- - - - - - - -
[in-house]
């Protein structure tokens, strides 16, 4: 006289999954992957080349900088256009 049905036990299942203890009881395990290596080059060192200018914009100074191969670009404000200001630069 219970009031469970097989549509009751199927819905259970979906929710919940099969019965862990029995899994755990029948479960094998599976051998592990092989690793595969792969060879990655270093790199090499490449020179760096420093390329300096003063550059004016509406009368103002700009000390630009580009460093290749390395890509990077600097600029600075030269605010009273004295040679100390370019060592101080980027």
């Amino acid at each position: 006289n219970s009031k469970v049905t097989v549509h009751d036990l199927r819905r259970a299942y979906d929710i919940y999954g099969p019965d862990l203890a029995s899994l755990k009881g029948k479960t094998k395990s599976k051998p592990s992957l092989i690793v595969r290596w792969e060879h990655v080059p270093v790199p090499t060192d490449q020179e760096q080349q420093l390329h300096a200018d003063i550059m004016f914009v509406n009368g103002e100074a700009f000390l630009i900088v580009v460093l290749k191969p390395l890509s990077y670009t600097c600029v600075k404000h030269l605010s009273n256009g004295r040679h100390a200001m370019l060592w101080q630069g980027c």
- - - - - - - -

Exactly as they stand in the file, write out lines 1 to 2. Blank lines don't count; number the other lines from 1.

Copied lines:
[in-house]
């Protein structure tokens, strides 16, 4: 006289999954992957080349900088256009 049905036990299942203890009881395990290596080059060192200018914009100074191969670009404000200001630069 219970009031469970097989549509009751199927819905259970979906929710919940099969019965862990029995899994755990029948479960094998599976051998592990092989690793595969792969060879990655270093790199090499490449020179760096420093390329300096003063550059004016509406009368103002700009000390630009580009460093290749390395890509990077600097600029600075030269605010009273004295040679100390370019060592101080980027």